Strong demand for US manufactured goods in February
DEMAND for long-lasting U.S. manufactured goods surged in February, suggesting factory activity continued to expand at a moderate pace, even though a gauge of planned business spending slipped.
A separate report on Tuesday showed U.S. single-family home prices started the year with the biggest annual increase in six-and-a-half years, a further sign the housing market recovery was gaining enough muscle to take over the baton from manufacturing.
The S&P/Case Shiller composite index of 20 metropolitan areas rose 8.1pc in January compared to last year, its biggest rise since June 2006. On a month-on-month basis it rose 1pc on a seasonally adjusted basis.
The Commerce Department report said durable goods orders jumped 5.7pc last month as demand for transportation equipment rebounded strongly.
The rise in durable goods orders, which range from toasters to aircraft, reversed January's 3.8pc plunge and beat economists' expectations for a 3.8p advance.
Excluding transportation, orders slipped 0.5pc after increasing 2.9pc in January.
Non-defense capital goods orders excluding aircraft, a closely watched proxy for business spending plans, fell 2.7pc, the largest decline since July.
However, the drop in these so-called core capital goods followed a 6.7pc jump in January and economists were unworried.
"To the extent that the weakness in core capital goods orders was a partial retracement of the unsustainable big gains the month before, the constructive tone in business investment over the past few months remains largely intact," said Millan Mulraine, a senior economist at TD Securities in New York.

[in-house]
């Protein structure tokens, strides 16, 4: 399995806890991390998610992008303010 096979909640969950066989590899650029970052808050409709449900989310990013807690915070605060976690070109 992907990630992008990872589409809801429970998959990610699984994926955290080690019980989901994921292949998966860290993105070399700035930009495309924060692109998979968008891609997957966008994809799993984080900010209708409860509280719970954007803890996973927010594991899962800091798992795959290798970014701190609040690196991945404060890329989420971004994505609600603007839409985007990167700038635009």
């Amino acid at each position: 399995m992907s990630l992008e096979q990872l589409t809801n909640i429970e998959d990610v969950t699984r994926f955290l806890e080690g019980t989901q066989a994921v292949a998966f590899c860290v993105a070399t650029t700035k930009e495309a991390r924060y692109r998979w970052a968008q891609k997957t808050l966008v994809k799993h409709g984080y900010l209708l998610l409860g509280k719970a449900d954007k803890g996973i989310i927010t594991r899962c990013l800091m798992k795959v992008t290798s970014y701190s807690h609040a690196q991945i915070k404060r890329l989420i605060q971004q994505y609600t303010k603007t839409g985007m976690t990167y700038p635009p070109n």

Taking the sting from the fall in core capital goods orders, shipments increased 1.9pc. Shipments of those goods are used to calculate equipment and software spending in the gross domestic product report.
Last month's rise, which unwound a 0.7pct fall in January, suggested business spending would again contribute to growth this quarter.
Though the report was mixed, it was generally in line with other data, including industrial production and the Institute for Supply Management's survey of national factory activity, that have shown a steady growth pace in manufacturing.
Factory activity has cooled in recent months after helping to lift the economy from the 2007-09 recession, restrained by sluggish domestic demand and slowing global growth.